Imagine experiencing shortness of breath, wheezing, and a cough so severe it requires you to visit the emergency room.
This is a frightening potential reality for an estimated 24 million Americans with chronic obstructive pulmonary disease (COPD), a progressive and debilitating lung disease that makes it difficult to breathe.
Many COPD patients will experience an event like this called an exacerbation (or flare-up), a time when symptoms suddenly get worse and breathing becomes more difficult.
COPD exacerbations can be triggered by infections, changes in the weather, air pollution, or second-hand smoke, and they're a leading cause of hospitalization in the US.
Therefore, it's critical for COPD patients and their doctors to have a productive dialogue on how to manage, treat, and prepare for these potential flare-ups.
However, findings from the new, groundbreaking, two-part national COPE (Chronic Obstructive Pulmonary Experience) Survey released by The COPD Foundation show that people with COPD may need more education and better communication with their doctors to effectively manage the condition.
In fact, despite the serious risks posed by exacerbations, the COPE Survey revealed that nearly two-thirds (62 percent) of COPD patients admitted to not knowing a lot about them -- and an additional 16 percent were unaware of what a flare-up even was.
Moreover, 60 percent of COPD patients reported that they do not have an action plan in place to deal with a flare-up.
By contrast, in the part of the COPE Survey targeting physicians who treat COPD, almost all said they discuss exacerbations and establish action plans with their patients, suggesting there is an opportunity to improve patient care through more productive, meaningful communication between patients and their physicians about COPD to improve patient care.
Early detection and proper diagnosis of COPD are also critical to managing the disease and slowing its progression, yet surveyed COPD patients indicated that they experienced symptoms of the disease for an average of two years and nine months prior to being diagnosed.
Furthermore, surveyed physicians reported that 39 percent of their patients had reached a "severe" or "very severe" disease state by the time of diagnosis -- results which indicate there may be an opportunity for earlier detection and intervention.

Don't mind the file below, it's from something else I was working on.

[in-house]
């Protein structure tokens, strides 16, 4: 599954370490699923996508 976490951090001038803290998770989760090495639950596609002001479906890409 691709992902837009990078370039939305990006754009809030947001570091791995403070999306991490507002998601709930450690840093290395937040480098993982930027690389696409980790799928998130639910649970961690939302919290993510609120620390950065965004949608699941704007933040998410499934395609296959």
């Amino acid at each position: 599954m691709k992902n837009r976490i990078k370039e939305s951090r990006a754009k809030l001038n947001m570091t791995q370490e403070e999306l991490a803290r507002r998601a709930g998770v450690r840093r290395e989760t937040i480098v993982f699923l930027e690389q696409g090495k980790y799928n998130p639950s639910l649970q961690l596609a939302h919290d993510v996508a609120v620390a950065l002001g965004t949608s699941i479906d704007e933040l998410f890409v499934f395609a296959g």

Despite the importance of proper diagnosis of COPD severity, less than half (49 percent) of physicians surveyed reported that they always perform spirometry -- a diagnostic tool that measures lung function -- to confirm a diagnosis.
The survey also revealed that only 12 percent of COPD patients consider their condition to be "completely controlled" and indicated that COPD disrupts their patients' ability to complete normal daily activities such as exercising (87 percent), climbing stairs (86 percent), and walking (77 percent).
Yet surprisingly, 82 percent of patients who have a COPD treatment regimen said they are satisfied with it.
"COPD can be treated -- but it's crucial for doctors to diagnose it early and help patients follow the appropriate therapeutic strategies to improve symptoms, increase activity, and reduce the chance of exacerbations," said Dr. MeiLan Han, associate professor of medicine in the Division of Pulmonary and Critical Care at the University of Michigan.
"It's important that physicians develop an individualized approach that works best for each patient."
The surveys were conducted by The COPD Foundation with support from Forest Laboratories, Inc., as part of Forest's MORE Matters education campaign.
The initiative aims to provide people living with COPD and their caregivers what they want more of: education about the condition, helpful resources, and the support needed to help them manage the disease.
Additional information can be found at morematterswithcopd.com.
It's critical for COPD patients and their doctors to have a productive dialogue on how to manage, treat, and prepare for potential flare-ups.